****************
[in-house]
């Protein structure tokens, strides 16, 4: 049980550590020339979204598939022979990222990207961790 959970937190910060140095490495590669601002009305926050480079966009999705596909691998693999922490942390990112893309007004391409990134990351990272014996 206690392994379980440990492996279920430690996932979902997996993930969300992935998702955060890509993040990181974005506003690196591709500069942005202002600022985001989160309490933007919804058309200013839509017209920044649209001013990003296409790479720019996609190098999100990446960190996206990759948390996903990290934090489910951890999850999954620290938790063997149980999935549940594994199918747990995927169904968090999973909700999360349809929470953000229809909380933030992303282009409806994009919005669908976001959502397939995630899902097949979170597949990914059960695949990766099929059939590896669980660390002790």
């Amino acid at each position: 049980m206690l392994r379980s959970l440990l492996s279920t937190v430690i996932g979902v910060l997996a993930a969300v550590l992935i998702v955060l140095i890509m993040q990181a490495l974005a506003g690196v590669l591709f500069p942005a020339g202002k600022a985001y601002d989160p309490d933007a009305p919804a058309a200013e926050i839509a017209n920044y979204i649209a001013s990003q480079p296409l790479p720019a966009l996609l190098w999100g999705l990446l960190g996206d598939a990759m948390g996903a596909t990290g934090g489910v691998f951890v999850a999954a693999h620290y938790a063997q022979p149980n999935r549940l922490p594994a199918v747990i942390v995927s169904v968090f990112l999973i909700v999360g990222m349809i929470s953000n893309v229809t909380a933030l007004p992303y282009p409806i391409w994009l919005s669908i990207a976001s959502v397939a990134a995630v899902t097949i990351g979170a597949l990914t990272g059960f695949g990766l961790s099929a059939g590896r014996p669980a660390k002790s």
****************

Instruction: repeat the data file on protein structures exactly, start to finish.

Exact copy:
[in-house]
């Protein structure tokens, strides 16, 4: 049980550590020339979204598939022979990222990207961790 959970937190910060140095490495590669601002009305926050480079966009999705596909691998693999922490942390990112893309007004391409990134990351990272014996 206690392994379980440990492996279920430690996932979902997996993930969300992935998702955060890509993040990181974005506003690196591709500069942005202002600022985001989160309490933007919804058309200013839509017209920044649209001013990003296409790479720019996609190098999100990446960190996206990759948390996903990290934090489910951890999850999954620290938790063997149980999935549940594994199918747990995927169904968090999973909700999360349809929470953000229809909380933030992303282009409806994009919005669908976001959502397939995630899902097949979170597949990914059960695949990766099929059939590896669980660390002790």
């Amino acid at each position: 049980m206690l392994r379980s959970l440990l492996s279920t937190v430690i996932g979902v910060l997996a993930a969300v550590l992935i998702v955060l140095i890509m993040q990181a490495l974005a506003g690196v590669l591709f500069p942005a020339g202002k600022a985001y601002d989160p309490d933007a009305p919804a058309a200013e926050i839509a017209n920044y979204i649209a001013s990003q480079p296409l790479p720019a966009l996609l190098w999100g999705l990446l960190g996206d598939a990759m948390g996903a596909t990290g934090g489910v691998f951890v999850a999954a693999h620290y938790a063997q022979p149980n999935r549940l922490p594994a199918v747990i942390v995927s169904v968090f990112l999973i909700v999360g990222m349809i929470s953000n893309v229809t909380a933030l007004p992303y282009p409806i391409w994009l919005s669908i990207a976001s959502v397939a990134a995630v899902t097949i990351g979170a597949l990914t990272g059960f695949g990766l961790s099929a059939g590896r014996p669980a660390k002790s």